Wednesday, June 13, 2012

A modern day cash-for-votes scam unfolding in the Presidential elections….

Unfortunately, I cannot claim to be the one who thought of this rather interesting concept. This was actually mentioned by a former minister of the Government and a member of an ally of the Congress at a recent interaction he had with a select few members of the financial world and the corporate sector in Mumbai. The context was the Presidential elections and the factors that were going to decide who became President. After yesterday’s “googly” by Mulayam and Mamata, his words ring even more true!

Why cash for votes? Because at least as far as Mamata’s game is concerned, it looks simple. Give me the financial package I am “demanding” for Bengal and you can have your Presidential candidate. I don’t care how you find the funds, but you find them. If it creates a bad precedence, that’s your problem. If it means giving similar packages to other states, that’s your problem too. The trade-off is clear and specific and monetary. The cash demanded is some Rs 20000 crores (in the form of aninterest waiver and a moratorium for payment of interest for a further period of time). The seats offered are some 4% of the Electoral College. Isn’t this cash for votes?!

The story with Mulayam is no different. He is a willing “friend” of the UPA from time to time. He’s found the right excuse to support the UPA – he wants to keep the communal forces out it seems! Now that he owes no one any explanation for supporting the UPA, he also wants his pound of flesh. News reports indicate that he is willing to come on-board a plan to support the Congress’s candidate if the Congress Government promises him cash for his 6% votes.

There is of course a difference with the original cash for votes scam. Both Mulayam and Mamata appear to be asking for the cash for their states, not for themselves personally. While in the actual cash for votes scam, the allegation was that three members of the BJP were offered cash in their personal capacity to vote for the Congress (supposedly by the Congress since they benefitted – don’t try to think about evidence or logic – this is politics. Here any accusation sticks without need for any evidence!). There is one other difference. If the original was to ensure the support of just three votes, this one is to ensure a far larger number. If the cash paid then were a few suit-cases full, this time it is in the tens of thousands of crores of rupees. This is surely one measure of economic progress that the country has made!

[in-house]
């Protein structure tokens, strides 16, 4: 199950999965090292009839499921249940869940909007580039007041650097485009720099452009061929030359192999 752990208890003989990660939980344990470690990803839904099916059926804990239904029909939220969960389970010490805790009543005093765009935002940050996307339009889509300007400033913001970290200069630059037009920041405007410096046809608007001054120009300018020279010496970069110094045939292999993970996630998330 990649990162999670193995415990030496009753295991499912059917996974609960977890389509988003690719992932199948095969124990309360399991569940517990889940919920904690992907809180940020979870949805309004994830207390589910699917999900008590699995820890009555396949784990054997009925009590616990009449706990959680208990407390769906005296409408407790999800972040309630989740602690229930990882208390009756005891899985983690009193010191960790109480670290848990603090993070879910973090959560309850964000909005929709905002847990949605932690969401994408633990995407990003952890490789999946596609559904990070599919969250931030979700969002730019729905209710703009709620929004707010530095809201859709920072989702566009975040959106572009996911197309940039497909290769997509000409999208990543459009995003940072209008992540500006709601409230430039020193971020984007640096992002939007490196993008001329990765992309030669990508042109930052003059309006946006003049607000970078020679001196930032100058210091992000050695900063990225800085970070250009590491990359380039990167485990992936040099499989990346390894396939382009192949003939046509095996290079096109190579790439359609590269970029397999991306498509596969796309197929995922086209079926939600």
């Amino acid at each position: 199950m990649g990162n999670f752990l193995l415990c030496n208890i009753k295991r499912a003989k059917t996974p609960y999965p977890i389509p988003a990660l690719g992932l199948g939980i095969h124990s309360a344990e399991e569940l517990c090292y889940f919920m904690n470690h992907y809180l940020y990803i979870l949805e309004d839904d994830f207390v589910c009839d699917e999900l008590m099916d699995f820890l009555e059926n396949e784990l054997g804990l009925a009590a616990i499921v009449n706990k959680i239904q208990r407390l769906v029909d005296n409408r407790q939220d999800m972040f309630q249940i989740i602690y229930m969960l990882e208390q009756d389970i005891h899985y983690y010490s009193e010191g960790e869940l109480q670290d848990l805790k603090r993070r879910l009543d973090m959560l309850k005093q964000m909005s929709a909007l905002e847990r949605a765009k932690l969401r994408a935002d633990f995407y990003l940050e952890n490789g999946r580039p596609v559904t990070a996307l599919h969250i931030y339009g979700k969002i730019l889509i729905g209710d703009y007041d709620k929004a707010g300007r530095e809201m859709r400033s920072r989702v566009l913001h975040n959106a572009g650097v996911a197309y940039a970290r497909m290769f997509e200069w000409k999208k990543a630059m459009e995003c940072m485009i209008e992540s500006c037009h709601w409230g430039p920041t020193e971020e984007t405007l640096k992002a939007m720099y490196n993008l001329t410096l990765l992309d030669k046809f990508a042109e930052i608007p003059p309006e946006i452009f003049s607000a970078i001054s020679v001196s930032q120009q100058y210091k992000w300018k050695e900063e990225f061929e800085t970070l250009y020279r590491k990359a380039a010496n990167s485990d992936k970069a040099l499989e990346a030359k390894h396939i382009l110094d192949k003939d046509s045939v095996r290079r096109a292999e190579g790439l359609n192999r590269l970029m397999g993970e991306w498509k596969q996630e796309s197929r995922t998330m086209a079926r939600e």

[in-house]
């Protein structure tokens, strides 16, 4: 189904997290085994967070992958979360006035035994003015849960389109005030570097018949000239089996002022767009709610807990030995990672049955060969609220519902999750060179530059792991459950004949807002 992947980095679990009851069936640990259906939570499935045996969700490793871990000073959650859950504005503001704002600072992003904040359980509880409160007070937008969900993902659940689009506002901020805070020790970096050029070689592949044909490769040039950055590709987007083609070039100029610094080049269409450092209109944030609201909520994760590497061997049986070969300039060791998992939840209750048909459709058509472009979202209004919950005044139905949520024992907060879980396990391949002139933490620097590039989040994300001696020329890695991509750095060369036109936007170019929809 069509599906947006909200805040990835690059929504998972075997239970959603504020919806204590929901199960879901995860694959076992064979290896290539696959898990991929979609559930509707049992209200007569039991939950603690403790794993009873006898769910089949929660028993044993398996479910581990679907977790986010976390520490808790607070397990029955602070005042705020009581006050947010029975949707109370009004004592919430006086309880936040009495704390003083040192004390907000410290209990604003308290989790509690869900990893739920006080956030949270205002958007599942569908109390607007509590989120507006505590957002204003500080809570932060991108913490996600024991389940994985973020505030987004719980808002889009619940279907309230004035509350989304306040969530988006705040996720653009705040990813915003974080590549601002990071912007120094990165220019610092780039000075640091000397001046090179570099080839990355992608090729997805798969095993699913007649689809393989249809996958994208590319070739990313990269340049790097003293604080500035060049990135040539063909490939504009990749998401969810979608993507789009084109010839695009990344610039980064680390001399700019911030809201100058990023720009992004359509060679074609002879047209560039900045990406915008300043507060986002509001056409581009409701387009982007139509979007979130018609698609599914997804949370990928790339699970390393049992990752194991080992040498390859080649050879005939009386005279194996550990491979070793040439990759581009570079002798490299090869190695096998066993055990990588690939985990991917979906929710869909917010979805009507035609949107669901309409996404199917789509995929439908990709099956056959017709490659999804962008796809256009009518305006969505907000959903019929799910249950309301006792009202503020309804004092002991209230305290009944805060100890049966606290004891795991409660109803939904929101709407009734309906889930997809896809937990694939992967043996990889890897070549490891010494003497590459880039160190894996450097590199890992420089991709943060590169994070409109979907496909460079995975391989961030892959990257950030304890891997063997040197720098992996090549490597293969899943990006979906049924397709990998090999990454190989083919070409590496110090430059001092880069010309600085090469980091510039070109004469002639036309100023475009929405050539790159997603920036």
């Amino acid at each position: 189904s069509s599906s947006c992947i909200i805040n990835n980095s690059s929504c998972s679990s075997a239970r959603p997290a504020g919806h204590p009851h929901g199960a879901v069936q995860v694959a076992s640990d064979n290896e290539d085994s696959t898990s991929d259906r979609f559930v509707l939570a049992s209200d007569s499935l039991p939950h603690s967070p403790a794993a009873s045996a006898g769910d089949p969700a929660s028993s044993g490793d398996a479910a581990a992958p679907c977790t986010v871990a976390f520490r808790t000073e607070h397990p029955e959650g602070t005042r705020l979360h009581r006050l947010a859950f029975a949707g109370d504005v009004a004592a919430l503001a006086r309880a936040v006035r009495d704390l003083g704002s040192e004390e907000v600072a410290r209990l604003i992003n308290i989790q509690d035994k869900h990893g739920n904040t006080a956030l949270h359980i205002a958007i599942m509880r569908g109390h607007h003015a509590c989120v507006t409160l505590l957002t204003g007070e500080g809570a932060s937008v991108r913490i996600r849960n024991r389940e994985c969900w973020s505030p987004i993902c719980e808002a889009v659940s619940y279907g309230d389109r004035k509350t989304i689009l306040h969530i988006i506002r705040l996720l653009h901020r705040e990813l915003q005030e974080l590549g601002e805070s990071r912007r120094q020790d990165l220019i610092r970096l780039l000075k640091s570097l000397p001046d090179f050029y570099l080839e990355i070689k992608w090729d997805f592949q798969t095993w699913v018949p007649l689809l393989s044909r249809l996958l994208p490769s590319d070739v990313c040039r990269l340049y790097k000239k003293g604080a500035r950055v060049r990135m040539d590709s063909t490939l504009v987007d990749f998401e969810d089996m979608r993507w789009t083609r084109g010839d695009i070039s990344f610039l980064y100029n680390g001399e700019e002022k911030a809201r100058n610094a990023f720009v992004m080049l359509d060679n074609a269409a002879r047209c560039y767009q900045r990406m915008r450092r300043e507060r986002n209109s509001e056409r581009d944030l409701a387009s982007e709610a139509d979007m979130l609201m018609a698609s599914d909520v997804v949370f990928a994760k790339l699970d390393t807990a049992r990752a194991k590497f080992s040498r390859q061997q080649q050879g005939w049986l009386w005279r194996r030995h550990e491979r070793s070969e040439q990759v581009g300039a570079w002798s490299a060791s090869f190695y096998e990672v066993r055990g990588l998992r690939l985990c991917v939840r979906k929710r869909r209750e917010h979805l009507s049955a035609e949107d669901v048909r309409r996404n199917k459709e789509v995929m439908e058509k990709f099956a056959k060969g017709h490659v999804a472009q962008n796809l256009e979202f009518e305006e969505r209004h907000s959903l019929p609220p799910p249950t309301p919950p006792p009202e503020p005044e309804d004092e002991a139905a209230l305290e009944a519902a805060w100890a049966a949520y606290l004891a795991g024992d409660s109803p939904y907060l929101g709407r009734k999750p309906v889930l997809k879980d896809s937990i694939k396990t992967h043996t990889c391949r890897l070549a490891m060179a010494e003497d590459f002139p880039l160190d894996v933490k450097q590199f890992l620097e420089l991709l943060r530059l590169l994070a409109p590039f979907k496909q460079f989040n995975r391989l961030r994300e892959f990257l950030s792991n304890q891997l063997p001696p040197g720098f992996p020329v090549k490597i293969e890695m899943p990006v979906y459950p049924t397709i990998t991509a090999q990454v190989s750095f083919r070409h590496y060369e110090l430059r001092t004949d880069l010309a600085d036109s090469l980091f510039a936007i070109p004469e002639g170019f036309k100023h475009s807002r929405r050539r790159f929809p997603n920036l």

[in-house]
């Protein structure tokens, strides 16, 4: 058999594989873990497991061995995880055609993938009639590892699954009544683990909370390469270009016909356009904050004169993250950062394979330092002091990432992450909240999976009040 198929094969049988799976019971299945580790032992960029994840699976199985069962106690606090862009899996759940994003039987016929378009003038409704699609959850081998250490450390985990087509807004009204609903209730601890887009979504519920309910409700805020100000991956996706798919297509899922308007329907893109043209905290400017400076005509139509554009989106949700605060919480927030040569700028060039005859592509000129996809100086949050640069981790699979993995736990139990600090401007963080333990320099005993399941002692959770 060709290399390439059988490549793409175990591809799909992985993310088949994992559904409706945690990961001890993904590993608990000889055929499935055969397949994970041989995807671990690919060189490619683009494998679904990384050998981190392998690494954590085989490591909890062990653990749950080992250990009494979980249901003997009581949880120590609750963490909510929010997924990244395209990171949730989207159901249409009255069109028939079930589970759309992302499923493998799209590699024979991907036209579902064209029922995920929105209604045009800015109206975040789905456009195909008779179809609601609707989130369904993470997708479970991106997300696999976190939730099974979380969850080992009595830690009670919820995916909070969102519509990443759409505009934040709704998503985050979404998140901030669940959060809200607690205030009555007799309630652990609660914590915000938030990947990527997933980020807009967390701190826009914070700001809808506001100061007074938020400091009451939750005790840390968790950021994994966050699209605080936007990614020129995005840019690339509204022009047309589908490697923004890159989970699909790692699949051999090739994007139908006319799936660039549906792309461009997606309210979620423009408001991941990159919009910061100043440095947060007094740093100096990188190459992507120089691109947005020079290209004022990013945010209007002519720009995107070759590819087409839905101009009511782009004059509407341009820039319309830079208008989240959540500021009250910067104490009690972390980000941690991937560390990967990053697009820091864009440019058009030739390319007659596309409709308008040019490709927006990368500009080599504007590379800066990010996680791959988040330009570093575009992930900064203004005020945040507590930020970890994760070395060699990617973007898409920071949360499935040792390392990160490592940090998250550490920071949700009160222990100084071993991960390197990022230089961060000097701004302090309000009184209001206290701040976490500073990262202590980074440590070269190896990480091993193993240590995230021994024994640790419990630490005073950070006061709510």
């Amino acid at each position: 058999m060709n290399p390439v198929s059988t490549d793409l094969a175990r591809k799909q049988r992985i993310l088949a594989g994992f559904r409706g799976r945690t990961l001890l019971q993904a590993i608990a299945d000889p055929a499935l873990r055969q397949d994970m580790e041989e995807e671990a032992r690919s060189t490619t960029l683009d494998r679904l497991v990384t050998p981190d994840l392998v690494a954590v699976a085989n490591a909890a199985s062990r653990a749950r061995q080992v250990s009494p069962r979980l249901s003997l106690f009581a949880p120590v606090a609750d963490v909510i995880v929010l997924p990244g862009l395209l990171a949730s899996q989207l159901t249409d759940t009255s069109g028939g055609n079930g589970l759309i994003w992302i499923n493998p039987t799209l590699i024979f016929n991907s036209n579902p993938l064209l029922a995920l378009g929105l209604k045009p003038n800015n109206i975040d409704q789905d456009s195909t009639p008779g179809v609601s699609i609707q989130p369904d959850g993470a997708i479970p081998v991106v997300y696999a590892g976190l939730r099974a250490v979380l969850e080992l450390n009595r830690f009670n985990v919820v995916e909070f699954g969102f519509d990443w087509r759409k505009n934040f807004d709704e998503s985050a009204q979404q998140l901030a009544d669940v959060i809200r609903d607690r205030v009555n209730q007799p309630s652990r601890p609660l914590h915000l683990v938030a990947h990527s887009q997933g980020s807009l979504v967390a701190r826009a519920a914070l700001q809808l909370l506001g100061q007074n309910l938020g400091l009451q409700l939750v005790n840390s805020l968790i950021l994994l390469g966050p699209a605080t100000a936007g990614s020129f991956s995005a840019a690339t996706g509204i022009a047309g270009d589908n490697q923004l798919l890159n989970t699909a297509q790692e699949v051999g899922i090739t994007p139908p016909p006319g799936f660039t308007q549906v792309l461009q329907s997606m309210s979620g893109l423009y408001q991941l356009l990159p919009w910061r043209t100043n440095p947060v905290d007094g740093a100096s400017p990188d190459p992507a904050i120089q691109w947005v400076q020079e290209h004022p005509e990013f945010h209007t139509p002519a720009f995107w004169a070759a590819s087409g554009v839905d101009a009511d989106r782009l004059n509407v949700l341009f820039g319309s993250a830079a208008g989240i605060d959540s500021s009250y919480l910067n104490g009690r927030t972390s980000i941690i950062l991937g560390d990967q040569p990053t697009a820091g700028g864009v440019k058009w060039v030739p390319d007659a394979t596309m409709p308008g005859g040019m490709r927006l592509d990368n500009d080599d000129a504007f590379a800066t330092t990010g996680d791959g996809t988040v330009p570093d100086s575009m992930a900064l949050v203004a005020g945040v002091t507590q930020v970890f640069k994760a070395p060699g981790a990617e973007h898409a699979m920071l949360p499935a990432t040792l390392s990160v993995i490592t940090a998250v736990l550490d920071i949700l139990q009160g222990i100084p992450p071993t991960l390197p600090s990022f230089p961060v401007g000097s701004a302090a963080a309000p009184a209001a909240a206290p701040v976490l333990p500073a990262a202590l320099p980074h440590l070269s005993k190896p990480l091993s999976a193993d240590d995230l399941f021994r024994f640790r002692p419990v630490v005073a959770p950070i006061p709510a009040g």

This MP has been a Parliamentarian since 1990. When asked if this was the worst period and type of politics he had seen since that year, he strongly agreed. And he is right. The difference between all the politics of the past and the present is that now there is not even a pretence of ideology left in opposing a candidate or proposing another one. Now its openly and brazenly self serving interests which determine such decisions. Mamata’s opposition of Pranab Mukherjee is not because he is eligible or uncapable; but simply because he isn’t yielding to her on the financial package. Her support for Somnath Chaterjee is simply because he revolted against the Left. Mulayam owes no one any explanation for his flip-flops. Both Ansari and Kalam were “bureaucrats” as he had called them earlier in explaining why he wouldn’t back them. Now he is ok to support them.